By the mid 1980s China’s exports were booming, closely followed by a boom in imports, which resulted in trade deficits in 1984 and 1985.
During this period SBS Worldwide, like many forwarders, launched consolidation services from Hong Kong, which remained the most efficient and effective gateway to and from the mainland.
Trade with the US was also booming and SBS Worldwide continued to grow as we rolled out our US hub strategy, to support our key publishing vertical.
Publishing was one of the first verticals to embrace digitalisation, and books were beginning to move to CD in the 1980s, leading many ‘experts’ to predict the end of the physical book. In fact eBooks have plateaued and physical book sales are growing – so I’m pleased we didn’t listen to the experts!”
China’s export growth, while significant in the 1990s, became spectacular in the 2000s, doubling exports to the UK in the first half of the decade, repeating this remarkable achievement by 2009. The volumes were amazing!
Also amazing in this decade were the corporate shenanigans of an entrepreneurial logistician, who has since become a good friend, John Harvey CBE.
John joined Unilever from Cambridge University in 1957, rising to managing director of its UK logistics subsidiary, which became Tibbett & Britten.
He led the 1984 management buy-out of Tibbett & Britten from Unilever, and went on to guide the flotation of Tibbett & Britten Group, following the Group’s extraordinary growth under his leadership.
Tibbett & Britten Group revenues rose from £30m in 1984 to £1.6bn two decades later – when it operated in 34 countries and employed 38,000 people.
The company was acquired by Exel in 2004. The following year Excel was bought by the expanding Deutsche Post and rebranded as DHL.
The early years of this decade were about the financial crash and the long road back, which, thanks to a global bull market, was a motorway, returning to pre-crash levels within just a few years.
Though global trade volumes have remained strong, the bull market has tapered off in recent years and is one of the reasons that we are now seeing the biggest forwarders looking at consolidations.
But it’s not just about buying market share, or getting access to a new market.
Digitalisation is prompting a lot of this activity as C-suite executives realise that their digitalisation investments are constrained, and they need to acquire more scale to drive revenue growth.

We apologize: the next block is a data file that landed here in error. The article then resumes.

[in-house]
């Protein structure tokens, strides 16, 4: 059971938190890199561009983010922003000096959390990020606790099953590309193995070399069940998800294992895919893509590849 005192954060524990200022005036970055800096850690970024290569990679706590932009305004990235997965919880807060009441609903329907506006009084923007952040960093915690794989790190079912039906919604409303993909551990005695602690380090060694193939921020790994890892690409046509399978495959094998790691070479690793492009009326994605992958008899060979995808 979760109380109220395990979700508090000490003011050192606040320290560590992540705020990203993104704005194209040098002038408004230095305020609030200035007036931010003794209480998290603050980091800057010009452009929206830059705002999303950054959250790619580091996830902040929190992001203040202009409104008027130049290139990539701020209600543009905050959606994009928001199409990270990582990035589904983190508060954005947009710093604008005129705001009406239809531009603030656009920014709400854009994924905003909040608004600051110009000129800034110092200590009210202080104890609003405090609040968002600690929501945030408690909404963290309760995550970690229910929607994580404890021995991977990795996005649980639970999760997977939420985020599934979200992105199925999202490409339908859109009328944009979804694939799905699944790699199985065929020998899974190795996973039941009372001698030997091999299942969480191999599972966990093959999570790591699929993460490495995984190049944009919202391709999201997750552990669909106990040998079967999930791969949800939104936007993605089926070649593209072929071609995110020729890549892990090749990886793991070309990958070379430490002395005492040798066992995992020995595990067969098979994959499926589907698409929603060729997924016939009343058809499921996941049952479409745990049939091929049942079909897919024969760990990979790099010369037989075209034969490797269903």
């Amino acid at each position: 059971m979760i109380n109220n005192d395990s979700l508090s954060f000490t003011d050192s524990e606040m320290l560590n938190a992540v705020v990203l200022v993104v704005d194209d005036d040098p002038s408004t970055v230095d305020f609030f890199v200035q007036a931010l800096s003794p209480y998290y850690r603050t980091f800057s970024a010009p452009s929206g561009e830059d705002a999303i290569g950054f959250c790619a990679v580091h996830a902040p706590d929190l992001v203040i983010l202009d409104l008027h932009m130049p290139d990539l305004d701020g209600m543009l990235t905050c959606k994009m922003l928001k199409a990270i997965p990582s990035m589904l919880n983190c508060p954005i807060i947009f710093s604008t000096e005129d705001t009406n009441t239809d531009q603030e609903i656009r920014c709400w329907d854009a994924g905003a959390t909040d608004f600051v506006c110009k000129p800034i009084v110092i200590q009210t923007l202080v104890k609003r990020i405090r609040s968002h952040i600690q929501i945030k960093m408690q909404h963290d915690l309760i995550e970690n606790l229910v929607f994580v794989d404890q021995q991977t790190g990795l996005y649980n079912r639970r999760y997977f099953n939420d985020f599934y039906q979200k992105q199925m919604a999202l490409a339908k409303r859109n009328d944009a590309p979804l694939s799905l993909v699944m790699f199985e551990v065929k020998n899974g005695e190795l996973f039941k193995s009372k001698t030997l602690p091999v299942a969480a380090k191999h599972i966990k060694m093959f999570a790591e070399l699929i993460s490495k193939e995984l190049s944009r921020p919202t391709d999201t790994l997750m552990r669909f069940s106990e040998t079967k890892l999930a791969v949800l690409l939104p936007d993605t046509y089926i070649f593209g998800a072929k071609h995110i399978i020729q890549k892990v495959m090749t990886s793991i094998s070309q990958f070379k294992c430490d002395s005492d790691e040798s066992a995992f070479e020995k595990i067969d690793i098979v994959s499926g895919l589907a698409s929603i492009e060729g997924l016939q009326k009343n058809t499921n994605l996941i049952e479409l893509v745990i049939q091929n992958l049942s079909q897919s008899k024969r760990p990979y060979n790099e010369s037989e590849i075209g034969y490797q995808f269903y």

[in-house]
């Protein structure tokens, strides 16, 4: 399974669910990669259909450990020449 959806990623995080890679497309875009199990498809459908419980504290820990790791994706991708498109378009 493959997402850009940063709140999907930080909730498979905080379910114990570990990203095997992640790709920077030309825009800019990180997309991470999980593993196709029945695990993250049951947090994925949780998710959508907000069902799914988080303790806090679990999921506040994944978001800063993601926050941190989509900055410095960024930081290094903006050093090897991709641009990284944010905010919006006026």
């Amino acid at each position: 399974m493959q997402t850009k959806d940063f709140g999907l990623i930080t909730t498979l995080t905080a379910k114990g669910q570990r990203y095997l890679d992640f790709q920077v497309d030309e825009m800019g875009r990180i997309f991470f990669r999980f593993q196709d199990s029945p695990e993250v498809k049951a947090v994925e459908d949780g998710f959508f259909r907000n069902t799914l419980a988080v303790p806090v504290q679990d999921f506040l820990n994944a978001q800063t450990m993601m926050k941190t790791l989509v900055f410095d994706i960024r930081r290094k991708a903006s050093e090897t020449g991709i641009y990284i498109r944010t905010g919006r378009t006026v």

The media coverage that the ‘digital disrupters’ have received hasn’t always been positive, and they have been unfairly pilloried in my view.
Market disruption is a natural component in economic life-cycles – and it is critical if the market is to evolve and adapt to changes in its environment. In this case, it is the inevitable digitalisation of the freight vertical.
Complacency is not an option, if you want to survive.
Launching a new tech business is difficult and the failure rate high, which is why I admire many of these entrepreneurial start-ups and welcome the innovation and wake-up call they have given us.
As digital rate platforms, direct carrier booking and online interaction accelerate, the traditional transactional freight business will decline – probably significantly and quickly.
The ‘disrupters’ typically focus on specific service niches and develop a solution that is entirely customer-centric.
They are blazing the trail that the brightest forwarders will follow, to use their technology to open up new revenue streams, based around digital freight, finance, insurance, cashflow and supply chain management.
Flexport has single-handedly shaken our complacency, forcing forwarders to think beyond established offerings and look to innovation.
DHL and Schenker’s failed attempts to develop proprietary solutions, underlines the value of off-the-shelf products that are simple to implement and bring instant value.
Forwarders must move beyond their transportation management system (TMS) track and trace function, and make the digital transition by leveraging their TMS to develop e4PL solutions.”